Natural Illinois: Leaves Are All Around

You don’t have to go to exotic places to find interesting plants and animals to study at home or in the classroom! From violets and bluestem to oak trees and pines, Illinois plants are as close as your local park or schoolyard. Preschoolers can learn a lot about plants by studying leaves. At the same time, they can address Illinois Early Learning and Development Benchmarks 2.C.ECa, 5.C.ECa, 8.A.ECa, 11.A.ECa, 11.A.ECd, 12.A.ECa, and 25.B.ECa.

Start by taking children outdoors to collect leaves.

  • Give each child a bag to fill with leaves. Even if your neighborhood seems to have only crabgrass and dandelions, children can still learn about leaves on their walks.
  • Invite children to look high and low to see leaves on the plants in parks, in gardens, and in the cracks on the sidewalk!  Keep in mind that trees may drop leaves all year round, not just in autumn. In spring and summer, carefully trim leaves from grasses, shrubs, and flowering plants. In winter, take leaf or needle cuttings from evergreens such as boxwood, pine, or fir. (Ask permission before collecting on private property.)
  • Be sure that you and the children know which leaves can hurt them, such as poison ivy or thistle. If you are not sure whether a leaf is safe to touch, tell children to avoid it. Have children wash hands thoroughly after handling leaves or cuttings. Someone may be allergic to one of the plants.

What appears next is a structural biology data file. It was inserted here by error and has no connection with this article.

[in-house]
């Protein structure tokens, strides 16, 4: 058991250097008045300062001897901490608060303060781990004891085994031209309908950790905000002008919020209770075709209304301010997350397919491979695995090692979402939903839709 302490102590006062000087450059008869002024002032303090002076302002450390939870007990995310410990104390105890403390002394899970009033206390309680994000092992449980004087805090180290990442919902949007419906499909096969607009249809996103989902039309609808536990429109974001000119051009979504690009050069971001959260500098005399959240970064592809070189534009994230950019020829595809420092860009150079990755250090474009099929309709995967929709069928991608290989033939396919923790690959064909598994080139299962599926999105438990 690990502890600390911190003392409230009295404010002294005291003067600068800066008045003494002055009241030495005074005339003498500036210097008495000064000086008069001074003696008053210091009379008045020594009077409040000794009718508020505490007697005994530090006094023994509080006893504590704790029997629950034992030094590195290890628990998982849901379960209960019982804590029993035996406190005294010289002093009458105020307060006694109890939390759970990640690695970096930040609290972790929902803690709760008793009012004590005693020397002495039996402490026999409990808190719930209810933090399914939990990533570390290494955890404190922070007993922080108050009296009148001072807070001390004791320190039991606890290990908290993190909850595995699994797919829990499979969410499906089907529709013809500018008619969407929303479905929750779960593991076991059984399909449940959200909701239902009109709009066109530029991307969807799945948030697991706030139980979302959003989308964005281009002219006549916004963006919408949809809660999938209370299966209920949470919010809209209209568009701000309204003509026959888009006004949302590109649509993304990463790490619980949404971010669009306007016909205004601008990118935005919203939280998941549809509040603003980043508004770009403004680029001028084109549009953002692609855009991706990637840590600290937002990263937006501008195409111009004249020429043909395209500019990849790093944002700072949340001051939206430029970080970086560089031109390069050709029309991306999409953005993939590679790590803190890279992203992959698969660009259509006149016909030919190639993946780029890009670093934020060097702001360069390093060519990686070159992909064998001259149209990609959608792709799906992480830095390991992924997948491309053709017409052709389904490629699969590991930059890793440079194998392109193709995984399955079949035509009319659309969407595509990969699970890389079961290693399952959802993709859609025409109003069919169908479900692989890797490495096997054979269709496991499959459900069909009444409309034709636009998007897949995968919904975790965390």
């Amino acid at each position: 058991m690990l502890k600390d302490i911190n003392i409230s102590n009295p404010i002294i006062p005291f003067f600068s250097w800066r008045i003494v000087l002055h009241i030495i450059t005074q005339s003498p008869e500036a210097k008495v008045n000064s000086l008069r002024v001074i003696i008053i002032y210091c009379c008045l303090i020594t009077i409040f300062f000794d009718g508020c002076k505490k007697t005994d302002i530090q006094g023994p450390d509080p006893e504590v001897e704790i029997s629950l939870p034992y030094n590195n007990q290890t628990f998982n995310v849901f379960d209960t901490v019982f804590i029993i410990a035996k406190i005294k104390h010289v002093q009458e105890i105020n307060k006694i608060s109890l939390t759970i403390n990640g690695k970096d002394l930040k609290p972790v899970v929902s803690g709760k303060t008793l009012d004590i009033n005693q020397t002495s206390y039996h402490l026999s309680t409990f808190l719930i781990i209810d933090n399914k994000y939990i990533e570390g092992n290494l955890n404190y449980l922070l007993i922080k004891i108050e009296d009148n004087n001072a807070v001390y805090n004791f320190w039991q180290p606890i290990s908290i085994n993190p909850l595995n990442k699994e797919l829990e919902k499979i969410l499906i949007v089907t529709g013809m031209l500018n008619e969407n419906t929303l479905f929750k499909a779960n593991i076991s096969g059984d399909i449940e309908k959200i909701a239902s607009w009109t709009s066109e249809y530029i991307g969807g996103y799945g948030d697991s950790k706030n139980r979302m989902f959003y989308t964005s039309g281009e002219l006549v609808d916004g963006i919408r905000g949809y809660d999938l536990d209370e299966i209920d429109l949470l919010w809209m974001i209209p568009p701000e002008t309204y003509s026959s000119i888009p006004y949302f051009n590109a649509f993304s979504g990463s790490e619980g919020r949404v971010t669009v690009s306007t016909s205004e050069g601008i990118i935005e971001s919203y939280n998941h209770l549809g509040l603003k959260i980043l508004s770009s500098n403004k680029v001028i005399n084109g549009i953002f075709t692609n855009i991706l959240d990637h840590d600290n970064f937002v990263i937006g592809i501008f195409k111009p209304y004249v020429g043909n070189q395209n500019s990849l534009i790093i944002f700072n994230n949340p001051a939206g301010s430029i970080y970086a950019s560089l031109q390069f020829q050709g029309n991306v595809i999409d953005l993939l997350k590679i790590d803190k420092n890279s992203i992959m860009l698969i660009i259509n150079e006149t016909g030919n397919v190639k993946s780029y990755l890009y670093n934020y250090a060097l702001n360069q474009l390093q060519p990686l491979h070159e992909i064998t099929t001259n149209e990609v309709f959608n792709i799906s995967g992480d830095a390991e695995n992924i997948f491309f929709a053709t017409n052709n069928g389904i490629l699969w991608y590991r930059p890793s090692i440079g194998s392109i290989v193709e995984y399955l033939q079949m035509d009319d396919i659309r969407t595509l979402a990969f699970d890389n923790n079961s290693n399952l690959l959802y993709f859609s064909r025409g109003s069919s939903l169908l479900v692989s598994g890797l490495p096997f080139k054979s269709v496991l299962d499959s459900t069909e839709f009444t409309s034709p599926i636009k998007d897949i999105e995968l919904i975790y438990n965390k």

Share resources about leaves.

  • Invite a guest speaker to help the children learn more about trees and other leafy plants. Check with your local community college, nature center, Audubon Society, or master naturalist group.
  • Ask a librarian to help you find resources related to leaves: nonfiction picture books, nature magazines, puzzles, or classroom kits.
  • Contact the Illinois Department of Natural Resources (IDNR) to obtain its beautiful posters, including Illinois Woodland Wildflowers, Fall Colors, and Trees: Seeds and Leaves. Find details on IDNR’s publications page.

Invite children to study the leaves they collect.

  • Ask children what they think about leaves. Make a list of their comments and questions.
  • Show children books featuring leaf designs of artists such as Andy Goldsworthy or Lois Ehlert. Encourage children to make their own leaf designs.
  • Keep in mind that you can learn about leaves along with the children. Help them look up differences between simple and compound leaves. Introduce words for the parts of leaves, such as midrib, vein, blade, and margin.
  • Invite children to think of ways to sort their leaves (such as by color, size, or shape).
  • Point out that people can look at a plant’s leaves to figure out what kind of plant it is. Show children how field guides help identify plants. Help them notice leaf shape, size, and structure.
  • Look up easy ways for children to press leaves to preserve them for display.